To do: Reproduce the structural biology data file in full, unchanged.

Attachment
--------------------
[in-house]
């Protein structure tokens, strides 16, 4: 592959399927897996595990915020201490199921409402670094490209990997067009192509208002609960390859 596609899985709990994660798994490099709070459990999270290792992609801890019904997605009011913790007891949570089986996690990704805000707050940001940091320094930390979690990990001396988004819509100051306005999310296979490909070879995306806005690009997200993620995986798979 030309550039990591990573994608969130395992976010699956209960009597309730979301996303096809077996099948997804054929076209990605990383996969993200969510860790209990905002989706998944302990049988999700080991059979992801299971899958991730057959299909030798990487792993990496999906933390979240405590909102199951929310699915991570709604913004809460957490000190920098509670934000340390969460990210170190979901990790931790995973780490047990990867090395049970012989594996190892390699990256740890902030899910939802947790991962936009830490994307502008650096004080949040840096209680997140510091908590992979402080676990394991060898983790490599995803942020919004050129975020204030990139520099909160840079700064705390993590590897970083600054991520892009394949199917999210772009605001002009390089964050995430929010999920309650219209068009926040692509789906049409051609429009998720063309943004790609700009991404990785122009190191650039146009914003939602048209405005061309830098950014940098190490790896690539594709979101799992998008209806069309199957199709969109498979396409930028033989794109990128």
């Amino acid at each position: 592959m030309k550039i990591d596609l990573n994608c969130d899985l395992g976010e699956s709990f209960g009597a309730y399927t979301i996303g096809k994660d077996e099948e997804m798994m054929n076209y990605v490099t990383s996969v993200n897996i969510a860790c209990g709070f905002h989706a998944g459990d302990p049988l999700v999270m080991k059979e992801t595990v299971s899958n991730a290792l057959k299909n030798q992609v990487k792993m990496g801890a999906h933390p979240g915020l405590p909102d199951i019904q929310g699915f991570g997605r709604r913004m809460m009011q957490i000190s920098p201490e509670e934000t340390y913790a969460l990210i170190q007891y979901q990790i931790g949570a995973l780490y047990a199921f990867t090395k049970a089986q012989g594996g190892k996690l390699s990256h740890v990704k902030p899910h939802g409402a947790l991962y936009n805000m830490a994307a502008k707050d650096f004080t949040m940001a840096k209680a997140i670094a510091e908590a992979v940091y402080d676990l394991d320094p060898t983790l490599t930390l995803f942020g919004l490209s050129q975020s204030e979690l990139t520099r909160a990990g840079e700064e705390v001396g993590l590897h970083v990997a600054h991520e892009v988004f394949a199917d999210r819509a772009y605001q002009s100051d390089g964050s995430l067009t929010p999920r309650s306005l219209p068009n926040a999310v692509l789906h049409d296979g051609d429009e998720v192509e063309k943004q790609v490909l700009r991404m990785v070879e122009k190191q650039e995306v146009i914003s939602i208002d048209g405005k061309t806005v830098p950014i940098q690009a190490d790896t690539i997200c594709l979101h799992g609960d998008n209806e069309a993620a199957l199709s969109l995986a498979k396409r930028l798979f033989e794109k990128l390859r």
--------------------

[in-house]
């Protein structure tokens, strides 16, 4: 592959399927897996595990915020201490199921409402670094490209990997067009192509208002609960390859 596609899985709990994660798994490099709070459990999270290792992609801890019904997605009011913790007891949570089986996690990704805000707050940001940091320094930390979690990990001396988004819509100051306005999310296979490909070879995306806005690009997200993620995986798979 030309550039990591990573994608969130395992976010699956209960009597309730979301996303096809077996099948997804054929076209990605990383996969993200969510860790209990905002989706998944302990049988999700080991059979992801299971899958991730057959299909030798990487792993990496999906933390979240405590909102199951929310699915991570709604913004809460957490000190920098509670934000340390969460990210170190979901990790931790995973780490047990990867090395049970012989594996190892390699990256740890902030899910939802947790991962936009830490994307502008650096004080949040840096209680997140510091908590992979402080676990394991060898983790490599995803942020919004050129975020204030990139520099909160840079700064705390993590590897970083600054991520892009394949199917999210772009605001002009390089964050995430929010999920309650219209068009926040692509789906049409051609429009998720063309943004790609700009991404990785122009190191650039146009914003939602048209405005061309830098950014940098190490790896690539594709979101799992998008209806069309199957199709969109498979396409930028033989794109990128």
């Amino acid at each position: 592959m030309k550039i990591d596609l990573n994608c969130d899985l395992g976010e699956s709990f209960g009597a309730y399927t979301i996303g096809k994660d077996e099948e997804m798994m054929n076209y990605v490099t990383s996969v993200n897996i969510a860790c209990g709070f905002h989706a998944g459990d302990p049988l999700v999270m080991k059979e992801t595990v299971s899958n991730a290792l057959k299909n030798q992609v990487k792993m990496g801890a999906h933390p979240g915020l405590p909102d199951i019904q929310g699915f991570g997605r709604r913004m809460m009011q957490i000190s920098p201490e509670e934000t340390y913790a969460l990210i170190q007891y979901q990790i931790g949570a995973l780490y047990a199921f990867t090395k049970a089986q012989g594996g190892k996690l390699s990256h740890v990704k902030p899910h939802g409402a947790l991962y936009n805000m830490a994307a502008k707050d650096f004080t949040m940001a840096k209680a997140i670094a510091e908590a992979v940091y402080d676990l394991d320094p060898t983790l490599t930390l995803f942020g919004l490209s050129q975020s204030e979690l990139t520099r909160a990990g840079e700064e705390v001396g993590l590897h970083v990997a600054h991520e892009v988004f394949a199917d999210r819509a772009y605001q002009s100051d390089g964050s995430l067009t929010p999920r309650s306005l219209p068009n926040a999310v692509l789906h049409d296979g051609d429009e998720v192509e063309k943004q790609v490909l700009r991404m990785v070879e122009k190191q650039e995306v146009i914003s939602i208002d048209g405005k061309t806005v830098p950014i940098q690009a190490d790896t690539i997200c594709l979101h799992g609960d998008n209806e069309a993620a199957l199709s969109l995986a498979k396409r930028l798979f033989e794109k990128l390859r």